Once you’ve found R Scuti, you can locate another favorite target nearby: The Wild Duck Cluster (M11) sits about 1° (or two Full Moon widths) to R Scuti’s southeast. This easy-to-observe open cluster is richly populated with stars; its brightest members form a rough V shape reminiscent of migrating ducks, which is how the cluster earned its nickname.

Sunrise: 5:36 A.M.
Sunset: 8:32 P.M.
Moonrise: 1:37 A.M.
Moonset: 2:54 P.M.
Moon Phase: Waning crescent (33%)

Sunday, July 4
Saturn slides past the magnitude 14 galaxy IC 1339 this morning. You’ll want to catch them shortly after midnight, when the pair is high above the southern horizon. A medium-sized telescope will net you the best views, although snapping a photo will be hard. Brighter Saturn (magnitude 0.3) will saturate short exposures, which won’t catch the dimmer galaxy at all. Instead, just enjoy visually observing the event. You may also notice Saturn’s moon Iapetus at its greatest western elongation, sitting 9′ due west of Saturn at around magnitude 10.

The Moon passes 2° south of Uranus at 11 A.M. EDT. About two hours before sunrise, our satellite sits 4.5° southwest of the dim planet, whose magnitude 5.8 glow should be easy to see in binoculars. If you’re having trouble spotting it, you can use Omicron (ο) Arietis, whose magnitude (5.8) currently matches the planet’s. Uranus sits 16′ northeast of this star.

Mercury reaches greatest western elongation (22°) at 4 P.M. EDT. If you’re already up early to enjoy the Moon and Uranus, you can also find this small planet in the morning sky. Mercury rises about 80 minutes before sunrise and is a relatively dim magnitude 0.5. To improve your chances of finding it, use brighter Aldebaran, the eye of the Bull, as a signpost: This star rises 30 minutes earlier and sits 11.5° due west of the planet.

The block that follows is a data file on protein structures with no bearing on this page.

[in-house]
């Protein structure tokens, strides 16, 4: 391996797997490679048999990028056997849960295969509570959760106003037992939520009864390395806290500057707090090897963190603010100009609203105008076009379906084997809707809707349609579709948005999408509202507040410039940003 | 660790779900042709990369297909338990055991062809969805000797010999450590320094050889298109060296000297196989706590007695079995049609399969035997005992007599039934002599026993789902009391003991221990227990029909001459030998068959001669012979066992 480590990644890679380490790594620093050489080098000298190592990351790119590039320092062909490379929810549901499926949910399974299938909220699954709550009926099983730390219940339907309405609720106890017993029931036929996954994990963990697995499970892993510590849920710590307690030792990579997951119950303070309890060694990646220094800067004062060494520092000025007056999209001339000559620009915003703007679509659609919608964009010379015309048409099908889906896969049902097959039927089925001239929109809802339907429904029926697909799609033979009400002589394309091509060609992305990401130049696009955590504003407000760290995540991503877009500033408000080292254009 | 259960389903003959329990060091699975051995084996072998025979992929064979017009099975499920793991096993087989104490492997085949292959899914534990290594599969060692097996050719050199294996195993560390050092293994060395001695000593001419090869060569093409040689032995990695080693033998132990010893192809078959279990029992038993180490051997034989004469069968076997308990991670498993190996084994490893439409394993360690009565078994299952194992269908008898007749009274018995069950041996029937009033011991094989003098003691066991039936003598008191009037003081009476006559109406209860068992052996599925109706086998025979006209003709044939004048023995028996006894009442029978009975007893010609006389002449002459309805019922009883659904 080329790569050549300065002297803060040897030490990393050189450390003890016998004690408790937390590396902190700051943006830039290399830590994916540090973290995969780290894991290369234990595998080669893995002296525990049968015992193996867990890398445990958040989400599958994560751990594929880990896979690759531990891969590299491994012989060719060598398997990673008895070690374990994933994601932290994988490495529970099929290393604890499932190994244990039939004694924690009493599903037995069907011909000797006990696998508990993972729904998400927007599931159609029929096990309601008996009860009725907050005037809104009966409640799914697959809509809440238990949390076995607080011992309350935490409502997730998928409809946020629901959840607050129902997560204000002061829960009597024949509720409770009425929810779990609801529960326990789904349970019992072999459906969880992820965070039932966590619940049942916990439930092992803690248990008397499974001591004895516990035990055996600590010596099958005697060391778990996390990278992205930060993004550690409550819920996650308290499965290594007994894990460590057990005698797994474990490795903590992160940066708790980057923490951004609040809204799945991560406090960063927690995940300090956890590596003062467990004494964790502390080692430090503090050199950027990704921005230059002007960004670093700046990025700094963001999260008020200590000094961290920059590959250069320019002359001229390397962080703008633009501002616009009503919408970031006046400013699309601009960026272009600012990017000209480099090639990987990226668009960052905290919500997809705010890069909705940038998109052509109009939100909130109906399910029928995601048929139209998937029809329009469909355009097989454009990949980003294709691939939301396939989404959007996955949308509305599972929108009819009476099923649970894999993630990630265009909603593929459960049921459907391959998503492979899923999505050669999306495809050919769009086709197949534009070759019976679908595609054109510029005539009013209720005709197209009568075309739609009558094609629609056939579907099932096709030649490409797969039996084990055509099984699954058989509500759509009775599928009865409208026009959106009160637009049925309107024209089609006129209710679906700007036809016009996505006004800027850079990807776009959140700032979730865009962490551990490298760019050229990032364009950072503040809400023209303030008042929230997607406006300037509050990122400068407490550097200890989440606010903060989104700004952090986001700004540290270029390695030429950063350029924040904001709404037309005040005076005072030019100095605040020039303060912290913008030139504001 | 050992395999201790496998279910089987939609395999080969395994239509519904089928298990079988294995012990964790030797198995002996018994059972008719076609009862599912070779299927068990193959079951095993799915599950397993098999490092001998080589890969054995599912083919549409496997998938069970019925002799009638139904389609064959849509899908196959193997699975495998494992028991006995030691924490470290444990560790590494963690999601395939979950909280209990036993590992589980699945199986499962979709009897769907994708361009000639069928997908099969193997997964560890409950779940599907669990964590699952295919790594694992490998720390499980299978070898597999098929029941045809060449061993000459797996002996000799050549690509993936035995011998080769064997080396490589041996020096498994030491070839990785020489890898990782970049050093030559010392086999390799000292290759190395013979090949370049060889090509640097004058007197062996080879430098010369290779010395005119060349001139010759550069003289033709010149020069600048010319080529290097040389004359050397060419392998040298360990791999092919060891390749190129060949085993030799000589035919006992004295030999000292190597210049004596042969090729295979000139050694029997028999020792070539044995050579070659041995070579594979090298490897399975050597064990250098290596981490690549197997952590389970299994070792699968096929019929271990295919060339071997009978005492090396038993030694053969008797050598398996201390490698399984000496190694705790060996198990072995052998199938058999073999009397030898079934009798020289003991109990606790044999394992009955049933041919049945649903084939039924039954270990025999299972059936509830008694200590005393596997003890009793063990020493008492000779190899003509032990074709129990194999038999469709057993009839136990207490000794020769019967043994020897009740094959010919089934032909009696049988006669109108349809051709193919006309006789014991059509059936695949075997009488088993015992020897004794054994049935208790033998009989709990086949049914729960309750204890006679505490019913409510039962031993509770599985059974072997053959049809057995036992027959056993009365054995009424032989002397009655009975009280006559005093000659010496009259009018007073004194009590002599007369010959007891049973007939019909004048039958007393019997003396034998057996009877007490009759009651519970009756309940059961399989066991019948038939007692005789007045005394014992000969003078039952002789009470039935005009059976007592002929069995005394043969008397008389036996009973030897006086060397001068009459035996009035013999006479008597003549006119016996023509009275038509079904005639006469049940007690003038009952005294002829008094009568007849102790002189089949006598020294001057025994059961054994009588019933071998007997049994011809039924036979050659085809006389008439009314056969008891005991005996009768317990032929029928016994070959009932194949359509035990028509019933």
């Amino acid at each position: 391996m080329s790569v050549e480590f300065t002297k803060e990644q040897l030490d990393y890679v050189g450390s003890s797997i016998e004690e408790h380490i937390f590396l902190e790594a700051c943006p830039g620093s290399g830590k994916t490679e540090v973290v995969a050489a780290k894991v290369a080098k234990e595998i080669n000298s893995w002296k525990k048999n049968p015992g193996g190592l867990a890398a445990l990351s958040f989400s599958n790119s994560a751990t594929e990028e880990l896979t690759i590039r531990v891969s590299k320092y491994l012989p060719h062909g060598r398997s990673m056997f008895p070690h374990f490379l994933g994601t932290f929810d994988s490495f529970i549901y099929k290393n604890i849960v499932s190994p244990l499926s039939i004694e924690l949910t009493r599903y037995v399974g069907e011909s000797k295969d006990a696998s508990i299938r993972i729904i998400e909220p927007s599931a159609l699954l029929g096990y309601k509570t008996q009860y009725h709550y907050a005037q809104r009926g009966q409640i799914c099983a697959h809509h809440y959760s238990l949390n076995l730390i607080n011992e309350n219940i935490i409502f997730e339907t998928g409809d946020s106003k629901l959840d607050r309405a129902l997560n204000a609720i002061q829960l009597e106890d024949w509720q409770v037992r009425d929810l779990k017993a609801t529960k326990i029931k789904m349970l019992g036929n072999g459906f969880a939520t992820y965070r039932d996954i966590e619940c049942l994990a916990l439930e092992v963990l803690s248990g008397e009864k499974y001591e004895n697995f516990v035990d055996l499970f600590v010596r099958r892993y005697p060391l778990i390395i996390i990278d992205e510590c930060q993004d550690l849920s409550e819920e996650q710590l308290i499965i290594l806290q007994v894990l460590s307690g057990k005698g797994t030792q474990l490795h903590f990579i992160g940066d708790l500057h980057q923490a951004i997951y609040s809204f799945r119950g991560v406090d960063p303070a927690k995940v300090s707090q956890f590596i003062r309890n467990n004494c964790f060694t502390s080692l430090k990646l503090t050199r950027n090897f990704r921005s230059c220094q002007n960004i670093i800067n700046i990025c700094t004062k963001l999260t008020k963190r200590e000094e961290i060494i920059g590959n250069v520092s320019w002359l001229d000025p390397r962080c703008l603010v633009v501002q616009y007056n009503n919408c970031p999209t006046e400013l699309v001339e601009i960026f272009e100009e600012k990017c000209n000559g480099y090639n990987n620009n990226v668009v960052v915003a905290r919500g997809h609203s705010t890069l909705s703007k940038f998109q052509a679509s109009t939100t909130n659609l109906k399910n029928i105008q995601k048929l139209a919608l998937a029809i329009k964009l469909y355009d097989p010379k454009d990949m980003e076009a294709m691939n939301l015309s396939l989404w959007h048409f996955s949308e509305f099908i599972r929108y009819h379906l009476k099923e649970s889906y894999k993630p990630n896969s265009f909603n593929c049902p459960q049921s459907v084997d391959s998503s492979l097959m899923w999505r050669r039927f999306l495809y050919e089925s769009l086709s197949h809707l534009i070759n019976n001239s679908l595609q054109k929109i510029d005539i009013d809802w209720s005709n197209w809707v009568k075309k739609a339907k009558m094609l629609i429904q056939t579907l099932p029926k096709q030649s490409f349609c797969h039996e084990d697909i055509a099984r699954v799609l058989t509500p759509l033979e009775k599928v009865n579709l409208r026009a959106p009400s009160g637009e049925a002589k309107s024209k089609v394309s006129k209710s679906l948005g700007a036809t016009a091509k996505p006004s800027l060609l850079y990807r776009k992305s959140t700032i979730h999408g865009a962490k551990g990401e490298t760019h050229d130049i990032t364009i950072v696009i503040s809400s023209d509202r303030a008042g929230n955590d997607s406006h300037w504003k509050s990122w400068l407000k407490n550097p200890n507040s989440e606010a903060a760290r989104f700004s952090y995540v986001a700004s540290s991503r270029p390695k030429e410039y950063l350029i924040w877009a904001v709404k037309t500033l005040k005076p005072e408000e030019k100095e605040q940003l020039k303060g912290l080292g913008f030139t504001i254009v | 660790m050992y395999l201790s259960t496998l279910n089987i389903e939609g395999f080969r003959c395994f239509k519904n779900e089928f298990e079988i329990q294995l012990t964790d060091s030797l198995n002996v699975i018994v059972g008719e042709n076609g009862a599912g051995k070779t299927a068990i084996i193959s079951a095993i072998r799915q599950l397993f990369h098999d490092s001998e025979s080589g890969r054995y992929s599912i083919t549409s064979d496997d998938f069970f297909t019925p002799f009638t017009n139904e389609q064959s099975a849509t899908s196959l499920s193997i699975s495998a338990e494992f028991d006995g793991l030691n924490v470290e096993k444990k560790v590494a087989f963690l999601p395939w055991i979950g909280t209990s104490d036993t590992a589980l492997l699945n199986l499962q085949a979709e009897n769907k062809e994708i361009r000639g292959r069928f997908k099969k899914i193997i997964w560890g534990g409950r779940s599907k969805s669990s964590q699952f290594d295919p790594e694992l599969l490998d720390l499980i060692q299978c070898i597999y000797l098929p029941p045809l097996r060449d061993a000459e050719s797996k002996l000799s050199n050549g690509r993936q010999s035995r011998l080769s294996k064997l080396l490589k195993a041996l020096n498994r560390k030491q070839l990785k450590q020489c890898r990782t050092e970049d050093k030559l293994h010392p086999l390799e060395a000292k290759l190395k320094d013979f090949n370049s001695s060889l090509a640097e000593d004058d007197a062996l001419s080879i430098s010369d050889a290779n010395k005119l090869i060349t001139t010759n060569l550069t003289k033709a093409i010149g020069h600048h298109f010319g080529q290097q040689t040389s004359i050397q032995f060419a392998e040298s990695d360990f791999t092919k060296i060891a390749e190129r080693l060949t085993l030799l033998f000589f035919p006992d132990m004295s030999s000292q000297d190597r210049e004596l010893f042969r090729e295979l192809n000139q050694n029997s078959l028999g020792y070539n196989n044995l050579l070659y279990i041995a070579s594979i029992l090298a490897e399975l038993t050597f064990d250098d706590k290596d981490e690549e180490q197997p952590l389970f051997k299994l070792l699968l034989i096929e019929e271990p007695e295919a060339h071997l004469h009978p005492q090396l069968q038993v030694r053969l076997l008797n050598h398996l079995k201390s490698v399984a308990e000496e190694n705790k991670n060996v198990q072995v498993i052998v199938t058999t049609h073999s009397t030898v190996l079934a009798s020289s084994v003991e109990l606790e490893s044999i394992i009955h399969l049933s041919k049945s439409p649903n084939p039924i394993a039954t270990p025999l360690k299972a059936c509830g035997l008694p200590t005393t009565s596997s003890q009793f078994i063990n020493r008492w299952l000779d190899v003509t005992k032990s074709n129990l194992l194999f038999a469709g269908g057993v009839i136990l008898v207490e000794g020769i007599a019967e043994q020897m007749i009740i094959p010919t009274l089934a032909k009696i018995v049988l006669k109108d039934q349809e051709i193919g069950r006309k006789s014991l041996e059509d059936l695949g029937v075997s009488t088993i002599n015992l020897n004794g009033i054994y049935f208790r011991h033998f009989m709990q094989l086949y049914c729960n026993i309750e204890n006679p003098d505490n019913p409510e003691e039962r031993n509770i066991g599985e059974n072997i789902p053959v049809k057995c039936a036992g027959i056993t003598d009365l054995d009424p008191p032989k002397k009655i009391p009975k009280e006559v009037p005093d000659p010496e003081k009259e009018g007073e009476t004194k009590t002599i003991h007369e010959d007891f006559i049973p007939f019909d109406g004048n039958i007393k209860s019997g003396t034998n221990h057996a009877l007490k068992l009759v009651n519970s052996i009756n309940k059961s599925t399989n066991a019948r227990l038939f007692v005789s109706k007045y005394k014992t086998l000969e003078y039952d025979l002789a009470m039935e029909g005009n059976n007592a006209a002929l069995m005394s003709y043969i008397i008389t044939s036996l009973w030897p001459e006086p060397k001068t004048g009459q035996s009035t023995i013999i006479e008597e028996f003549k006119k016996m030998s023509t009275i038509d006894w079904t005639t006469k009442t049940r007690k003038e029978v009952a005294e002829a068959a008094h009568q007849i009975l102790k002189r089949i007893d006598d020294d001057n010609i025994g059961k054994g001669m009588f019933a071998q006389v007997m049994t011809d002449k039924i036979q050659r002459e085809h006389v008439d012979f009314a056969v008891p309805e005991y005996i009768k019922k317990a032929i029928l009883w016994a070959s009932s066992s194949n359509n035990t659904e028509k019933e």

Sunrise: 5:37 A.M.
Sunset: 8:32 P.M.
Moonrise: 2:00 A.M.
Moonset: 3:54 P.M.
Moon Phase: Waning crescent (24%)

Monday, July 5
The Moon reaches apogee, the farthest point in its orbit around our planet, at 10:47 A.M. EDT. At that time, it will sit 251,867 miles (405,341 kilometers) from Earth. Rising early in the morning, you can spot the thin crescent in the southeastern portion of Aries the Ram, nearly level above the horizon with the Pleiades (M45) open star cluster in nearby Taurus.

About 23.5° directly above the Moon is the constellation Triangulum. Although it’s one of the sky’s smallest constellations, it still holds several great targets, including M33: The Pinwheel Galaxy. This faint, oval-shaped object is visible to sharp-eyed observers without optical aid, but is really best viewed with binoculars or a smaller scope at low power (e.g., a 4-inch telescope with 30x magnification). You’ll find M33 about 4.3° west-northwest of Triangulum’s magnitude 3.4 alpha star, Mothallah.